By the time they appeared on court for the match, the audience was ready, the media was ready, everyone was ready to see Roddick fire aces and forehands en route to a straight sets win. Kudla looked as if he might oblige, as his first service game was a bit nervy, lasting about 8 minutes. Finally though, he got the hold. Then, the guy who nobody told how the match was supposed to unfold, started playing some of the most composed and dangerous tennis of the day.
He was swinging freely on both sides, forehand and backhand. His serve, while not up to Roddick’s level, was more than enough to keep Andy from attacking. It seemed there was no way Andy could find to get a break on this kid. He tried high topspin forehands, followed by low slices, followed by drive backhands, followed by more slices. Anything he could do to get Denis’ out of his groove. Nothing worked!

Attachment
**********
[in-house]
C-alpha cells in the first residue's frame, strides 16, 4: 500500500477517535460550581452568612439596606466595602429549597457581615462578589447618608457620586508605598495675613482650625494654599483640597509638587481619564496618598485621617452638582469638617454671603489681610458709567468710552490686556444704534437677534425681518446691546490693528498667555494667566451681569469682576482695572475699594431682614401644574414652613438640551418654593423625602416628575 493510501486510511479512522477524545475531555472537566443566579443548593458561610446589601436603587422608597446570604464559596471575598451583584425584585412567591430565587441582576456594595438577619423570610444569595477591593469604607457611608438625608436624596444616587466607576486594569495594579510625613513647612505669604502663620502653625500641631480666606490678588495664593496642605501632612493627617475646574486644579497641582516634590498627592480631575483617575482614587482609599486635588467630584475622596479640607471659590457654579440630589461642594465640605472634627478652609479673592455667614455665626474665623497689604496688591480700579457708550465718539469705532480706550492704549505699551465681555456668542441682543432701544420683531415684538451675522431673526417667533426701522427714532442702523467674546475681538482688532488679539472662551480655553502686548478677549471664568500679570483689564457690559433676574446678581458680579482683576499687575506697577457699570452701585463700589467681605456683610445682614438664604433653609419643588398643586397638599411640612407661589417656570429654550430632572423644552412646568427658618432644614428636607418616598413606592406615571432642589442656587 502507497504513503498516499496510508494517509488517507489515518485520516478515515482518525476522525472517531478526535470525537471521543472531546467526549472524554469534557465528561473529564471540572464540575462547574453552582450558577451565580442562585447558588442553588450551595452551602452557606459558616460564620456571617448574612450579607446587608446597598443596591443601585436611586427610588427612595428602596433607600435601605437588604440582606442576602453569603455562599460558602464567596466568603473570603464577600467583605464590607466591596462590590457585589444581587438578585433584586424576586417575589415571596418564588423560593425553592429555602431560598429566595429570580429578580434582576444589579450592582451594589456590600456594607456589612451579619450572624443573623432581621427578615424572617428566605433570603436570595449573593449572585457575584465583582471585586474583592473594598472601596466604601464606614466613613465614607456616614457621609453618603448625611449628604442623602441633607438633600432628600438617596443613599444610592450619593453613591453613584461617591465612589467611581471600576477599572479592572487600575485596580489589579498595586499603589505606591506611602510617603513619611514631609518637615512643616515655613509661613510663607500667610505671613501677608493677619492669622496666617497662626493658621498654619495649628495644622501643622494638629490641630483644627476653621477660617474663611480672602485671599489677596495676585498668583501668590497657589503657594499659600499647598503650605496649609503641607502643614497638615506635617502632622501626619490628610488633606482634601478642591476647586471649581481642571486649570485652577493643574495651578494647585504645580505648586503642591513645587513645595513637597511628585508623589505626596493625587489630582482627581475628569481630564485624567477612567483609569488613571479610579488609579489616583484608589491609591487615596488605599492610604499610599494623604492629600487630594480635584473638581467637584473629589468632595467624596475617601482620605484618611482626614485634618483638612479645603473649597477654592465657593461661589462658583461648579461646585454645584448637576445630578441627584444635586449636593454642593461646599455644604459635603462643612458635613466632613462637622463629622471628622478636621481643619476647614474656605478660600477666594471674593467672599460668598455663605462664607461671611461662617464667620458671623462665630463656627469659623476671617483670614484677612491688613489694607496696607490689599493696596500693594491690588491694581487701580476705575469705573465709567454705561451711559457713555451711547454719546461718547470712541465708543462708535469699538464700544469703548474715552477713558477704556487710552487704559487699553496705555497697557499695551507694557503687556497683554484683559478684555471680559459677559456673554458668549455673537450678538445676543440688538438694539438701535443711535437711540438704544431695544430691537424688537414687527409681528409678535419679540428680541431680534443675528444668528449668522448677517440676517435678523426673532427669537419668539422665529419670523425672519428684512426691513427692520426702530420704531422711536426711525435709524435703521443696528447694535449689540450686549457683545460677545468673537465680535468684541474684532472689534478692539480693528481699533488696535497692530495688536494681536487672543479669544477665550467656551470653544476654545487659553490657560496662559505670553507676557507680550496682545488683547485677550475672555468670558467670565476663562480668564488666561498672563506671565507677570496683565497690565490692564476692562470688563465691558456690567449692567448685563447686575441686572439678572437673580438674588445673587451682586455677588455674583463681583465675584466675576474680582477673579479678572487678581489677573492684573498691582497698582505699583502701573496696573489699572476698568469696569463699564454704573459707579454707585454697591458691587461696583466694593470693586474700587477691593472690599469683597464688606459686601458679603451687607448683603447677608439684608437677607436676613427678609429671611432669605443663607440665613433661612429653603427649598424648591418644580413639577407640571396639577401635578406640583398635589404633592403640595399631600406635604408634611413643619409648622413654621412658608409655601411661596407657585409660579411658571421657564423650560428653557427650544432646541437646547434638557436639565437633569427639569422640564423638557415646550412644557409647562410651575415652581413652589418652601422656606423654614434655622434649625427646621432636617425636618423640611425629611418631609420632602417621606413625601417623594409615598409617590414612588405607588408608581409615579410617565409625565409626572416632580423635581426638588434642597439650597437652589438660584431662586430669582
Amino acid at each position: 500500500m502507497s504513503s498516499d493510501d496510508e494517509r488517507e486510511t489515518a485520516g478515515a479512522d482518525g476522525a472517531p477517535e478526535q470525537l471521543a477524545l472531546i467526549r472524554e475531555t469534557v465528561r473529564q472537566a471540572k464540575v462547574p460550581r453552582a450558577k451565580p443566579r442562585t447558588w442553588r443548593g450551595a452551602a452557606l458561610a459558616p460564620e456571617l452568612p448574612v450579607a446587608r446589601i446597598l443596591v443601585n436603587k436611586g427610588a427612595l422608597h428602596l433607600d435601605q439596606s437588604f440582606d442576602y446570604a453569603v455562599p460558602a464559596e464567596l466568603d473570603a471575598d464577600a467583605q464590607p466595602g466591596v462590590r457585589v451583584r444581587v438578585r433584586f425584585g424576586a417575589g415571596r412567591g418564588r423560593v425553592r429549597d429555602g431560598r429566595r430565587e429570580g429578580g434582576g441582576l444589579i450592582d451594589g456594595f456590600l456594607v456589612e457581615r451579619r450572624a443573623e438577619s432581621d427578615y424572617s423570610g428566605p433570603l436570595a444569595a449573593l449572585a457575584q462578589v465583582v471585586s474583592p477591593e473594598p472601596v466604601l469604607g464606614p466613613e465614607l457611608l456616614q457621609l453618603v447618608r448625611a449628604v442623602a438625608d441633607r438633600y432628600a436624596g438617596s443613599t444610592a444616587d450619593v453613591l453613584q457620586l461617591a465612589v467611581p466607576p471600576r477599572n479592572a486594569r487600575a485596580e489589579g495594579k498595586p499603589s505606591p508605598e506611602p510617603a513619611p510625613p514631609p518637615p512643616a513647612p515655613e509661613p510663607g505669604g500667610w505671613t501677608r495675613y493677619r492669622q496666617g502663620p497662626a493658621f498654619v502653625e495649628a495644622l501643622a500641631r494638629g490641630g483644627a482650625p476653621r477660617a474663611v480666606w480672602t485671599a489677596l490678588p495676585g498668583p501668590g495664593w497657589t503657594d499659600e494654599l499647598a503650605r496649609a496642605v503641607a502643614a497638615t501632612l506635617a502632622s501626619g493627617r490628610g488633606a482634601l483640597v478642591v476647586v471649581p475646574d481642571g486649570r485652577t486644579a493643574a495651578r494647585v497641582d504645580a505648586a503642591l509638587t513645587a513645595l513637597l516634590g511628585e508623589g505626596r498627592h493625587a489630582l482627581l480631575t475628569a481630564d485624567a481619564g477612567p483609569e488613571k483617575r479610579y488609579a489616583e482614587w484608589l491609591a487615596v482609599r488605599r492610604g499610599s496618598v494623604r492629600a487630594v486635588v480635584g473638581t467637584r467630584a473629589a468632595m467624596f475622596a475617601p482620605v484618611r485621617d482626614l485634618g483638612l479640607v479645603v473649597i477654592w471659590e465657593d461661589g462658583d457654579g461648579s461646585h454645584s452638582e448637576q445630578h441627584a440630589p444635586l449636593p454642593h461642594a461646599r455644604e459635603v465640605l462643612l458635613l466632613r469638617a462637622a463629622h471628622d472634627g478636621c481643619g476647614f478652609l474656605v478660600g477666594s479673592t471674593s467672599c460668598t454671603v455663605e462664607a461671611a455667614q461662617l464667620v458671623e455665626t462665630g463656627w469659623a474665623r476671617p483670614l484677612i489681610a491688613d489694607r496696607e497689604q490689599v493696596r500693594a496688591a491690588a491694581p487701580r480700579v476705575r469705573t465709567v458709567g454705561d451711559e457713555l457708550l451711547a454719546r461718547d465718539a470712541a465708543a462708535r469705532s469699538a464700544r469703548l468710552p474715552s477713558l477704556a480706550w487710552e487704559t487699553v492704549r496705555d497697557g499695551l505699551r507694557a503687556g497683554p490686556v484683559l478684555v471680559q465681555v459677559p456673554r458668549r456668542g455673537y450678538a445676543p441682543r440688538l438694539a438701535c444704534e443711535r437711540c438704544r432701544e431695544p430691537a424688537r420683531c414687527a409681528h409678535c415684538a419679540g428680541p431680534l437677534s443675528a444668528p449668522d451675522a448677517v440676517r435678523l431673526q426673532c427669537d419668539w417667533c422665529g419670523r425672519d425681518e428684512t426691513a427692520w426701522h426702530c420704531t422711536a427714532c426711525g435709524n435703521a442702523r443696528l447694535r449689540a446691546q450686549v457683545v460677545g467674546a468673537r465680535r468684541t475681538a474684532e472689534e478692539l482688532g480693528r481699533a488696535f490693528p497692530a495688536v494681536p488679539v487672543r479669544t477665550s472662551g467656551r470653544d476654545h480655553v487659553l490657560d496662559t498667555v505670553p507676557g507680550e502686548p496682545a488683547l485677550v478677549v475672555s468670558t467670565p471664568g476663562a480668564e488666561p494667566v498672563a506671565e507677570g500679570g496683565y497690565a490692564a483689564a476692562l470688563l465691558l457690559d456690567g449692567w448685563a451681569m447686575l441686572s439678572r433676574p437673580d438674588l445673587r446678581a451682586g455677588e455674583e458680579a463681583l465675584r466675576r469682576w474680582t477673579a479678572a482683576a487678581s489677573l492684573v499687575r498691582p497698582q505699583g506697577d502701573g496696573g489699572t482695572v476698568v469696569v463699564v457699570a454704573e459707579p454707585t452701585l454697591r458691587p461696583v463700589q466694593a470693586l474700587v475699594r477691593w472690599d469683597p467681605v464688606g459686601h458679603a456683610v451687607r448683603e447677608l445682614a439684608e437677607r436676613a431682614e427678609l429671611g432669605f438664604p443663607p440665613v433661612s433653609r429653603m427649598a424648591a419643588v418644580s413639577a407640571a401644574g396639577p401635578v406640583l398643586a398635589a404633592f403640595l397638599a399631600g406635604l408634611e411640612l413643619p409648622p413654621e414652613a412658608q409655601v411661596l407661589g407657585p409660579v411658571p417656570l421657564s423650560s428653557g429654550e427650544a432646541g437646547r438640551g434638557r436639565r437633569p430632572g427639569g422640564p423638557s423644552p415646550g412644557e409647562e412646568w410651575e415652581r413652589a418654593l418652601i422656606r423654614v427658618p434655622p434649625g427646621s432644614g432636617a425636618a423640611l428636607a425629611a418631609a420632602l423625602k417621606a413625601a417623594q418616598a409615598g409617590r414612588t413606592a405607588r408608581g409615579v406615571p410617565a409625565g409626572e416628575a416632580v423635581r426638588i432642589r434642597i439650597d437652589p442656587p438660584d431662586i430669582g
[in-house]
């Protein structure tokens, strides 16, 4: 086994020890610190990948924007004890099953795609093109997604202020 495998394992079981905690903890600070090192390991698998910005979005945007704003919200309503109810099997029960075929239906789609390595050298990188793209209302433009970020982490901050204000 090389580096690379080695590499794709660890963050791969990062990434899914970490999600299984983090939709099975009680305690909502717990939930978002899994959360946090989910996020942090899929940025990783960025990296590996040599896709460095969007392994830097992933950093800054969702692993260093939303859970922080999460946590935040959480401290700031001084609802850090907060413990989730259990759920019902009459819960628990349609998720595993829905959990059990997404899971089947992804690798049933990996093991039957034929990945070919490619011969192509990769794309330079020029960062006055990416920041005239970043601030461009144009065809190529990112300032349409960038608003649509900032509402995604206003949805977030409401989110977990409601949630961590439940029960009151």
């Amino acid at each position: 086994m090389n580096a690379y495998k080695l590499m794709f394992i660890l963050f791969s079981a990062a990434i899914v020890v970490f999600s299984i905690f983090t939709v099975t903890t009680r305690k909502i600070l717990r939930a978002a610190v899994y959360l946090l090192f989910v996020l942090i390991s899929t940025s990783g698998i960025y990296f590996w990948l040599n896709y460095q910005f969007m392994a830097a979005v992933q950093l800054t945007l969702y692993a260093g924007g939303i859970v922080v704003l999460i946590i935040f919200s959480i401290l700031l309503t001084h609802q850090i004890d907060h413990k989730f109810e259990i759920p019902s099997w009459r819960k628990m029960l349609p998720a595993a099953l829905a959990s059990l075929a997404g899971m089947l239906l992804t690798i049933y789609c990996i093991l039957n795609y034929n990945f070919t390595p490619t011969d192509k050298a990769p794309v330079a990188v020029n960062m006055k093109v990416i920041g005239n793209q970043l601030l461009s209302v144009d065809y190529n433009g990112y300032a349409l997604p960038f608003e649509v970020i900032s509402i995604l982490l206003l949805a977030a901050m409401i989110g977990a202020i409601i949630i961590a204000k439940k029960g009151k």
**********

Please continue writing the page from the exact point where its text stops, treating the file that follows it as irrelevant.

Adding insult to injury for Andy was the fact that all of Denis’ shots were landing deep and on the lines. Not next to the lines. On the lines. Over and over and over again. Andy sometimes looked toward those of us courtside with glances of “Are you freakin’ kidding me?” If not for his ability to dig himself out of holes with his serve, Andy would have gone down easily in the first set by a couple of breaks. As it was, he ended up losing the set in a tiebreak. It was an odd set of tennis from a guy ranked well above his opponent (17 as compared to 203). He was being outplayed by a younger, hungrier, and more aggressive player.